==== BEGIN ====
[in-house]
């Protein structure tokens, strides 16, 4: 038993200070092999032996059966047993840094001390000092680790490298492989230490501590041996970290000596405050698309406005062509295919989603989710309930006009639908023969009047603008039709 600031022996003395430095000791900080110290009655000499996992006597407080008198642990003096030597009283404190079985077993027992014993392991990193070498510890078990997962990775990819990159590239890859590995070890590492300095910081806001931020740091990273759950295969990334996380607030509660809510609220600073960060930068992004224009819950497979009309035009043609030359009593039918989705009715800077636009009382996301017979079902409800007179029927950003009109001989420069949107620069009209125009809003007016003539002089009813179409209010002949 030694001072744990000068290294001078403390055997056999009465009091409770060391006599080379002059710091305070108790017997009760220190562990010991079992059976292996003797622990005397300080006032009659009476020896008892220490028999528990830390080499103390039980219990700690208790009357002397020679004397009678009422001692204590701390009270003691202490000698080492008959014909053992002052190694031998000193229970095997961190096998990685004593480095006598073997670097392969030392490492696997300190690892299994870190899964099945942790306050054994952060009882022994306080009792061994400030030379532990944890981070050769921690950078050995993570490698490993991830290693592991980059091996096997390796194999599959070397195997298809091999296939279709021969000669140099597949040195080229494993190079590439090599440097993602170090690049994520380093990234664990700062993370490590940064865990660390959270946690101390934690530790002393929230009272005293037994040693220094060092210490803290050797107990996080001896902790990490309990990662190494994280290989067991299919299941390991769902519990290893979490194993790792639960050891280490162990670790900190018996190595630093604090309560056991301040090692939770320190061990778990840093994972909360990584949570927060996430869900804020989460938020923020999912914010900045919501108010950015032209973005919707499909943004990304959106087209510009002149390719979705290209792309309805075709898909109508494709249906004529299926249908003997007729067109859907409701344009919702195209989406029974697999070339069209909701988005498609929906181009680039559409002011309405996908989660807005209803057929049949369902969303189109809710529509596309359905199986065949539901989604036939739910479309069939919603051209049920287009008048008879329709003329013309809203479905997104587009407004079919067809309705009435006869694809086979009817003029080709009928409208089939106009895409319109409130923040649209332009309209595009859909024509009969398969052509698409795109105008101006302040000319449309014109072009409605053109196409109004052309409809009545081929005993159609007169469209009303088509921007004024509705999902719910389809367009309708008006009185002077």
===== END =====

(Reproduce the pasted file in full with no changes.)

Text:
[in-house]
């Protein structure tokens, strides 16, 4: 038993200070092999032996059966047993840094001390000092680790490298492989230490501590041996970290000596405050698309406005062509295919989603989710309930006009639908023969009047603008039709 600031022996003395430095000791900080110290009655000499996992006597407080008198642990003096030597009283404190079985077993027992014993392991990193070498510890078990997962990775990819990159590239890859590995070890590492300095910081806001931020740091990273759950295969990334996380607030509660809510609220600073960060930068992004224009819950497979009309035009043609030359009593039918989705009715800077636009009382996301017979079902409800007179029927950003009109001989420069949107620069009209125009809003007016003539002089009813179409209010002949 030694001072744990000068290294001078403390055997056999009465009091409770060391006599080379002059710091305070108790017997009760220190562990010991079992059976292996003797622990005397300080006032009659009476020896008892220490028999528990830390080499103390039980219990700690208790009357002397020679004397009678009422001692204590701390009270003691202490000698080492008959014909053992002052190694031998000193229970095997961190096998990685004593480095006598073997670097392969030392490492696997300190690892299994870190899964099945942790306050054994952060009882022994306080009792061994400030030379532990944890981070050769921690950078050995993570490698490993991830290693592991980059091996096997390796194999599959070397195997298809091999296939279709021969000669140099597949040195080229494993190079590439090599440097993602170090690049994520380093990234664990700062993370490590940064865990660390959270946690101390934690530790002393929230009272005293037994040693220094060092210490803290050797107990996080001896902790990490309990990662190494994280290989067991299919299941390991769902519990290893979490194993790792639960050891280490162990670790900190018996190595630093604090309560056991301040090692939770320190061990778990840093994972909360990584949570927060996430869900804020989460938020923020999912914010900045919501108010950015032209973005919707499909943004990304959106087209510009002149390719979705290209792309309805075709898909109508494709249906004529299926249908003997007729067109859907409701344009919702195209989406029974697999070339069209909701988005498609929906181009680039559409002011309405996908989660807005209803057929049949369902969303189109809710529509596309359905199986065949539901989604036939739910479309069939919603051209049920287009008048008879329709003329013309809203479905997104587009407004079919067809309705009435006869694809086979009817003029080709009928409208089939106009895409319109409130923040649209332009309209595009859909024509009969398969052509698409795109105008101006302040000319449309014109072009409605053109196409109004052309409809009545081929005993159609007169469209009303088509921007004024509705999902719910389809367009309708008006009185002077």